humans.[6-8] Studies in patients given 5-FU infusion by automated
pumps have demonstrated that the circadian variation of tissue DPD
level is accompanied by an inverse circadian pattern in plasma 5-FU
concentrations. This has potential importance in the design of
time-modified 5-FU infusions. Such regimens have been suggested to
have potential benefit in the treatment of certain human cancers.
DPD enzyme activity in normal tissues (peripheral blood mononuclear
cells and liver) has also been shown to vary among individuals in a
Gaussian pattern, with as much as a sixfold variation from the lowest
to the highest values.[10,11] This wide variation in DPD activity is
likely responsible for the wide variation in the t½b observed in
patients in population studies.
In addition to the variation of DPD activity observed in the normal
population, it is now clear that an additional small percentage (<
5%) of the population has DPD activity significantly below the
Gaussian distribution that characterizes most of the
population.[13-15] These individuals are at significant risk if they
develop cancer and are given 5-FU. This is a true pharmacogenetic
syndrome with symptoms that are not recognized until patients are
exposed to the drug.
Recently, variation in DPD activity has also been shown to be
responsible for variable bioavailability observed following oral
administration of 5-FU. The erratic bioavailability of 5-FU had not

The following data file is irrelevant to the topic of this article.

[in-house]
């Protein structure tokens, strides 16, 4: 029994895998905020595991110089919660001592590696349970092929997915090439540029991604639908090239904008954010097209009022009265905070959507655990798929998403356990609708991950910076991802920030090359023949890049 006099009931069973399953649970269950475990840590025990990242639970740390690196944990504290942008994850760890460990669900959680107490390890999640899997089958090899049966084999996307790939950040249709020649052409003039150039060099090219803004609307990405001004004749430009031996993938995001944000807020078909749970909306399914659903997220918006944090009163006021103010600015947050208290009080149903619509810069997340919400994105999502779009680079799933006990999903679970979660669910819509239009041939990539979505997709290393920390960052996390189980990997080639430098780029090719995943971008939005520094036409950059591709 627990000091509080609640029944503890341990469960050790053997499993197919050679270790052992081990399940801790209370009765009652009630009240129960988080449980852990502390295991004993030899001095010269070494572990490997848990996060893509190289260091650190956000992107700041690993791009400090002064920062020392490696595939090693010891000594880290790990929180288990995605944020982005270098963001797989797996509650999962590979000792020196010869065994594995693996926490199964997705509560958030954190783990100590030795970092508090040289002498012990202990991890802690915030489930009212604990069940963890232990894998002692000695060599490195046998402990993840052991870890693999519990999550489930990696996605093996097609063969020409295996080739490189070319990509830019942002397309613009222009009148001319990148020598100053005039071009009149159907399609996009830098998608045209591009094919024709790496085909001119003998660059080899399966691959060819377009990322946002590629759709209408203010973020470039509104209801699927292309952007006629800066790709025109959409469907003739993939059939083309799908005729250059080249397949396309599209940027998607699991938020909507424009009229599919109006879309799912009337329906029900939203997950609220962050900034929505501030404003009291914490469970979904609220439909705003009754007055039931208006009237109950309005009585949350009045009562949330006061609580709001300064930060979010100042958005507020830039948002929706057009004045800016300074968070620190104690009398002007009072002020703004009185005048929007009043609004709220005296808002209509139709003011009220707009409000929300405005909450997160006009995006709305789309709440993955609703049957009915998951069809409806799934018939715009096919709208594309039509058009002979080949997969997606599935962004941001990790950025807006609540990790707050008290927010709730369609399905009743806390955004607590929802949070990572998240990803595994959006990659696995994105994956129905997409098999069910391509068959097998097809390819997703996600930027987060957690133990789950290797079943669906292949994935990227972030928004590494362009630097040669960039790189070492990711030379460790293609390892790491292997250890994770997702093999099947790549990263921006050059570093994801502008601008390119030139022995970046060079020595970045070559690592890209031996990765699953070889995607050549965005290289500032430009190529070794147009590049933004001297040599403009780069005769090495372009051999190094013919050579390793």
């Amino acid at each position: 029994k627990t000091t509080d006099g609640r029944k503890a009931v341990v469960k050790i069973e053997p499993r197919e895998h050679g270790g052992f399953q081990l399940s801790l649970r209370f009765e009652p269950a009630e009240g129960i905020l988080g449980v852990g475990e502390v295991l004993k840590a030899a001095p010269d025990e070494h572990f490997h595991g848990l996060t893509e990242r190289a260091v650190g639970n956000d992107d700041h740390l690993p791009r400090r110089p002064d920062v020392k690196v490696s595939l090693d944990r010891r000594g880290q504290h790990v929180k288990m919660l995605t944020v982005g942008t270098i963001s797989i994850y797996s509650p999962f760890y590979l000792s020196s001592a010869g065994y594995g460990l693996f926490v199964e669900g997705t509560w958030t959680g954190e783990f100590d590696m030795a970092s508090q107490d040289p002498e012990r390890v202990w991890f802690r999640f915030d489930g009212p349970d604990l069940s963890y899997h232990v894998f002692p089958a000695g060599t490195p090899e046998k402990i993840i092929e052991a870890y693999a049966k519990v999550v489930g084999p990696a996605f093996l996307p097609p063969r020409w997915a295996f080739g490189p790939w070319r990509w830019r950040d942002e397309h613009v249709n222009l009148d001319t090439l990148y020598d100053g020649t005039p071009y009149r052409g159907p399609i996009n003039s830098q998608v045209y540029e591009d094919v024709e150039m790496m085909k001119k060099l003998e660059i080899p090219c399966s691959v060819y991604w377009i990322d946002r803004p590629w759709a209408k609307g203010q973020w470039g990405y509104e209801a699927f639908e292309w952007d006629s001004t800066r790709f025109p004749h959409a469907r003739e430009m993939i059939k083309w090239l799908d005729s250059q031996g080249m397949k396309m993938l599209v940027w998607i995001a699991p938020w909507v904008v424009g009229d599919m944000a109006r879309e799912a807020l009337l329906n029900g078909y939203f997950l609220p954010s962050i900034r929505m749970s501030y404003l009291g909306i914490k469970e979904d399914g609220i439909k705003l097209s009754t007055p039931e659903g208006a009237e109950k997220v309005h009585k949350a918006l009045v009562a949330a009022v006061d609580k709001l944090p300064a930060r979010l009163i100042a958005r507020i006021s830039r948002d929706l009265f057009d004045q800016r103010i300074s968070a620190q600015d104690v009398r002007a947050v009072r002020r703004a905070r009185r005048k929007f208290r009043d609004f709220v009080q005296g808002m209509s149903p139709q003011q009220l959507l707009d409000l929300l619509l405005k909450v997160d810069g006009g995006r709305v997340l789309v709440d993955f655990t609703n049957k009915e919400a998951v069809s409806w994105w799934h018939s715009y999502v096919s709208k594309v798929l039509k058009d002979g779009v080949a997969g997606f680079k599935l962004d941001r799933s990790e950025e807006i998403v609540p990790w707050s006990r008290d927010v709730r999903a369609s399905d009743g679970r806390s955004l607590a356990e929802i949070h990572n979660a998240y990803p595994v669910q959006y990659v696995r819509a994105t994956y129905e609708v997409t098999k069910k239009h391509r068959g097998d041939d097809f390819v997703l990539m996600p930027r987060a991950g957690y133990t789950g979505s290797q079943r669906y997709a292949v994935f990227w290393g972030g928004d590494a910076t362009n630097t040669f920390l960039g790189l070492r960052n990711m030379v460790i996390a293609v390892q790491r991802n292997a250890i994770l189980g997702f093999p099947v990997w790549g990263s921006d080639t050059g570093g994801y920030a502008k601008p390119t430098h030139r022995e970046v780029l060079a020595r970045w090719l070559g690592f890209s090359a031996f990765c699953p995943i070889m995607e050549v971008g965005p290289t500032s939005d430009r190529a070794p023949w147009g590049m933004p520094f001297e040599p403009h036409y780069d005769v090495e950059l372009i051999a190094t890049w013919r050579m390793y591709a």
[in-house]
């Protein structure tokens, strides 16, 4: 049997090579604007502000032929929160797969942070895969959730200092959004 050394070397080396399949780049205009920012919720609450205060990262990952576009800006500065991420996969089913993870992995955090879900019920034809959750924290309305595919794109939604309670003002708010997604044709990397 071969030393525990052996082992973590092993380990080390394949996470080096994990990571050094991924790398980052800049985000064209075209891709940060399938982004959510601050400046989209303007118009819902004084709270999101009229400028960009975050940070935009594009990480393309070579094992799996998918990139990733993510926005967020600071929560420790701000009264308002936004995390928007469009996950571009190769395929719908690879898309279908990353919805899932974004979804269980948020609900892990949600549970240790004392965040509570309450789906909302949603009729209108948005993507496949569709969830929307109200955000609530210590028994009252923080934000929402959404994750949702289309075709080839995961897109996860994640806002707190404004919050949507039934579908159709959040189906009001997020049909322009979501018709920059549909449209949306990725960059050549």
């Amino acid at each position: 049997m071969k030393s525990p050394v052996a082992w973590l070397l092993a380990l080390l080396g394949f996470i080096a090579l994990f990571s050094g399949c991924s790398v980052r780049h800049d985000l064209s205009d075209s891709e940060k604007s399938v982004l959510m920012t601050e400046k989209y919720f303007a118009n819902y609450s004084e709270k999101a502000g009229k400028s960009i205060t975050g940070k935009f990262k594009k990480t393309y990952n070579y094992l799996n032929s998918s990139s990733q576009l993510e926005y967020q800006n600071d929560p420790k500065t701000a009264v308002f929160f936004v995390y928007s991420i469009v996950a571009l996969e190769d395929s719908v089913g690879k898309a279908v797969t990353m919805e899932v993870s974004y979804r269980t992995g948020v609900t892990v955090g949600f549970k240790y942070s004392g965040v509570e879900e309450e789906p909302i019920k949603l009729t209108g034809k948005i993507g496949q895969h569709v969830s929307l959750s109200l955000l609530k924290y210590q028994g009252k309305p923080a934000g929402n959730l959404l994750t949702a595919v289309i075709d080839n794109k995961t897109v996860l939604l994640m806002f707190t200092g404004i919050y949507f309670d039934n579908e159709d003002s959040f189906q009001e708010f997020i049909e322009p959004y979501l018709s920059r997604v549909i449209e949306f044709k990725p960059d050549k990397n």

previously been understood, particularly because 5-FU is a relatively
small molecule with a pKa that would predict excellent absorption and
bioavailability. Experimental studies using DPD inhibitors have
demonstrated in rodents that following inhibition of DPD the
pharmacokinetic pattern resulting from oral administration of 5-FU is
essentially the same as that produced by intravenous administration,
suggesting almost 100% bioavailability.
Tumors may also express a variable level of DPD activity. This
potentially may explain the observed varied tumor response to
5-FU. Tumors with relatively low levels of DPD should predict
sensitivity to 5-FU, while tumors with relatively high levels of DPD
should predict resistance to 5-FU.
The studies described above detailing the variability in DPD levels
in both normal and tumor tissues provide an explanation for the
observed variability in 5-FU pharmacology and at the same time
suggest a potential target for chemotherapy. It thus becomes
attractive for the oncologist to consider inhibiting DPD in order to
eradicate the variability in 5-FU pharmacology. Inhibiting DPD in 5-FU-susceptible
host tissue, such as GI mucosa and bone marrow, should make dosing
from patient to patient less variable. Inhibition of DPD in tumor
specimens is also attractive because it is likely that many tumors